In September 1959, Theodore Maiman attended the first International Quantum Electronics Conference to
present a paper describing an exceptionally compact microwave-emitting ruby maser he had developed at the
Hughes Research Laboratories. On May 16, 1960 he succeeded in demonstrating the first working laser, also
using ruby, a historic breakthrough that stunned others trying to develop a working laser. Maiman's success,
described in my book Beam: The Race to Make the Laser (Oxford, 2005) teaches some important lessons in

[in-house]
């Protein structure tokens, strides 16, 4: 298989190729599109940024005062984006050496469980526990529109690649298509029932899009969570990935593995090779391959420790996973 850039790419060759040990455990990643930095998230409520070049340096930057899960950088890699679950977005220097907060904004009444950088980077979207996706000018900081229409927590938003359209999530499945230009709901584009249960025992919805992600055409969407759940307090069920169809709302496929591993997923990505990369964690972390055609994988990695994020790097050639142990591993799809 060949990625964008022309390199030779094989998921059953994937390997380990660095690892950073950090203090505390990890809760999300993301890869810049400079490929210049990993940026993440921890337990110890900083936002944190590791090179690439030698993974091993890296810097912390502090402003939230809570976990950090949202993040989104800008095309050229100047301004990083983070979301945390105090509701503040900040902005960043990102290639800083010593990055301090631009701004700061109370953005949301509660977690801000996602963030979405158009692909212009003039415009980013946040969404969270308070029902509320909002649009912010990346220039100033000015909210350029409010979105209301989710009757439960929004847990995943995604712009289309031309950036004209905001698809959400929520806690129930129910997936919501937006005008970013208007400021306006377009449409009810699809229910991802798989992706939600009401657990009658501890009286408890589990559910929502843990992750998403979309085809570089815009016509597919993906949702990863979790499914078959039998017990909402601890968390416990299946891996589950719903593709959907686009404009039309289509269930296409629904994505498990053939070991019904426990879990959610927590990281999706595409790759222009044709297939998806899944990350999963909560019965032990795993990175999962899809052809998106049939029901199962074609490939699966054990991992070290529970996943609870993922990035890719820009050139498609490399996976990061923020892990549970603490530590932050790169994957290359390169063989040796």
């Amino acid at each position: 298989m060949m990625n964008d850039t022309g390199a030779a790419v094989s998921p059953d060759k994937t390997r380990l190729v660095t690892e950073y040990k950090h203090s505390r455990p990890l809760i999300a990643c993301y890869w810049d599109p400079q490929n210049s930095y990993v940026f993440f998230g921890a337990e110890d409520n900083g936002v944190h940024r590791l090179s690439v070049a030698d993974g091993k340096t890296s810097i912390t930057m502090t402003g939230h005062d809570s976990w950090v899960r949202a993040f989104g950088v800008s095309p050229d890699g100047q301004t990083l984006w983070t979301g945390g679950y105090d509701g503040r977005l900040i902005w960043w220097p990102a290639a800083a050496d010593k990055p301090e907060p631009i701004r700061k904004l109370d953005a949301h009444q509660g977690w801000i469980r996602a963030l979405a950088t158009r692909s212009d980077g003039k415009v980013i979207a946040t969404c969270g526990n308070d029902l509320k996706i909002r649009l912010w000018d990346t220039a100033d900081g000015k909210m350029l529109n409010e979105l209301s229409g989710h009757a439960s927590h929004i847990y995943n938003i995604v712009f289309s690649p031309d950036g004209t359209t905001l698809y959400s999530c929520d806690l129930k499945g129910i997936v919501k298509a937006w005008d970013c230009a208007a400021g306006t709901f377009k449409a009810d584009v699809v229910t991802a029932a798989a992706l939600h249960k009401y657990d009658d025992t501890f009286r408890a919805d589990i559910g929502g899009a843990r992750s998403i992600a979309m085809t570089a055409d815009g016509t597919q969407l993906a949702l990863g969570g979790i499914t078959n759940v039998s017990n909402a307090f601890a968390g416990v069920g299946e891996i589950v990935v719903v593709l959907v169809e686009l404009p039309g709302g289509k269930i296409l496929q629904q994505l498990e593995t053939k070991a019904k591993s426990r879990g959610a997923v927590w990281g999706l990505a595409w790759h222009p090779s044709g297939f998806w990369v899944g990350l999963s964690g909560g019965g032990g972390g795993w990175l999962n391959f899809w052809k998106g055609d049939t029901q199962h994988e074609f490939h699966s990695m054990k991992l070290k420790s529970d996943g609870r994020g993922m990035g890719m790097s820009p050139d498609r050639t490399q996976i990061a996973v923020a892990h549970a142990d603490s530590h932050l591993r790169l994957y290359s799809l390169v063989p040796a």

taking on challenging optical tasks.
Jeff Hecht, Jeff Hecht,
"Lessons learned: the laser from theory to practice", Proc. SPIE 7071, An Optical Believe It or Not: Key Lessons Learned, 70710J (3 September 2008); doi: 10.1117/12.799654; https://doi.org/10.1117/12.799654